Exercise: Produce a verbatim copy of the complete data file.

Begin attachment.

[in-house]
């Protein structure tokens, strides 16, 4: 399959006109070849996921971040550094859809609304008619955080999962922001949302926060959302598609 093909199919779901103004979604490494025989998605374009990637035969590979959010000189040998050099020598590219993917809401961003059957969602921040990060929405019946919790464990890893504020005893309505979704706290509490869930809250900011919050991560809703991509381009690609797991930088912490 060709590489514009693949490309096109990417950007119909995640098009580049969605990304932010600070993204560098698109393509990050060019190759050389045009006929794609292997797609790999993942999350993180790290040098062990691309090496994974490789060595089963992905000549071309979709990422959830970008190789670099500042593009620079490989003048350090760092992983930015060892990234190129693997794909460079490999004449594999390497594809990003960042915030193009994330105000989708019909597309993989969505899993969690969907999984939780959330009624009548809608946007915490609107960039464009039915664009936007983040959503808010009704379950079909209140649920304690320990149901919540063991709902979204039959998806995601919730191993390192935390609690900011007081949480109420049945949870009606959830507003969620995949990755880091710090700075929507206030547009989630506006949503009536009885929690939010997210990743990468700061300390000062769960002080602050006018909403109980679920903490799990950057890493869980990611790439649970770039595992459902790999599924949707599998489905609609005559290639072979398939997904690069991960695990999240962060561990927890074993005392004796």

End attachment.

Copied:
[in-house]
């Protein structure tokens, strides 16, 4: 399959006109070849996921971040550094859809609304008619955080999962922001949302926060959302598609 093909199919779901103004979604490494025989998605374009990637035969590979959010000189040998050099020598590219993917809401961003059957969602921040990060929405019946919790464990890893504020005893309505979704706290509490869930809250900011919050991560809703991509381009690609797991930088912490 060709590489514009693949490309096109990417950007119909995640098009580049969605990304932010600070993204560098698109393509990050060019190759050389045009006929794609292997797609790999993942999350993180790290040098062990691309090496994974490789060595089963992905000549071309979709990422959830970008190789670099500042593009620079490989003048350090760092992983930015060892990234190129693997794909460079490999004449594999390497594809990003960042915030193009994330105000989708019909597309993989969505899993969690969907999984939780959330009624009548809608946007915490609107960039464009039915664009936007983040959503808010009704379950079909209140649920304690320990149901919540063991709902979204039959998806995601919730191993390192935390609690900011007081949480109420049945949870009606959830507003969620995949990755880091710090700075929507206030547009989630506006949503009536009885929690939010997210990743990468700061300390000062769960002080602050006018909403109980679920903490799990950057890493869980990611790439649970770039595992459902790999599924949707599998489905609609005559290639072979398939997904690069991960695990999240962060561990927890074993005392004796």